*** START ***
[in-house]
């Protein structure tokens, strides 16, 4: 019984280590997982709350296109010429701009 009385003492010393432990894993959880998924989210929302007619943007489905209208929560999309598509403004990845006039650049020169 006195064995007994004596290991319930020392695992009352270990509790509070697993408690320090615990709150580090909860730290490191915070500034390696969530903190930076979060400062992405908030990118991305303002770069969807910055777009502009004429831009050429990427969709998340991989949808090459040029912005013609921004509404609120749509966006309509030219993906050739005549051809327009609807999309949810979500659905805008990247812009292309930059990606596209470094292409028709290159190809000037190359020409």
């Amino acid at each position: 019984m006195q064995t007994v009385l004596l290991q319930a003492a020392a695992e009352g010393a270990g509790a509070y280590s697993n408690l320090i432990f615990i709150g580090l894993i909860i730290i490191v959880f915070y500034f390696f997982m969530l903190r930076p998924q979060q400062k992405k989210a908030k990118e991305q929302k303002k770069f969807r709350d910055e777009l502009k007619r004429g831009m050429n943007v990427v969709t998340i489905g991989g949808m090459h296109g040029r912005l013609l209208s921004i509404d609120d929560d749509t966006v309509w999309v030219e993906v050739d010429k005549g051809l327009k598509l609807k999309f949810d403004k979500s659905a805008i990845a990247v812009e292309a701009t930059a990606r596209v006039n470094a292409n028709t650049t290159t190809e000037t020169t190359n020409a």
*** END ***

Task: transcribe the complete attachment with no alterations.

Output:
[in-house]
């Protein structure tokens, strides 16, 4: 019984280590997982709350296109010429701009 009385003492010393432990894993959880998924989210929302007619943007489905209208929560999309598509403004990845006039650049020169 006195064995007994004596290991319930020392695992009352270990509790509070697993408690320090615990709150580090909860730290490191915070500034390696969530903190930076979060400062992405908030990118991305303002770069969807910055777009502009004429831009050429990427969709998340991989949808090459040029912005013609921004509404609120749509966006309509030219993906050739005549051809327009609807999309949810979500659905805008990247812009292309930059990606596209470094292409028709290159190809000037190359020409």
């Amino acid at each position: 019984m006195q064995t007994v009385l004596l290991q319930a003492a020392a695992e009352g010393a270990g509790a509070y280590s697993n408690l320090i432990f615990i709150g580090l894993i909860i730290i490191v959880f915070y500034f390696f997982m969530l903190r930076p998924q979060q400062k992405k989210a908030k990118e991305q929302k303002k770069f969807r709350d910055e777009l502009k007619r004429g831009m050429n943007v990427v969709t998340i489905g991989g949808m090459h296109g040029r912005l013609l209208s921004i509404d609120d929560d749509t966006v309509w999309v030219e993906v050739d010429k005549g051809l327009k598509l609807k999309f949810d403004k979500s659905a805008i990845a990247v812009e292309a701009t930059a990606r596209v006039n470094a292409n028709t650049t290159t190809e000037t020169t190359n020409a």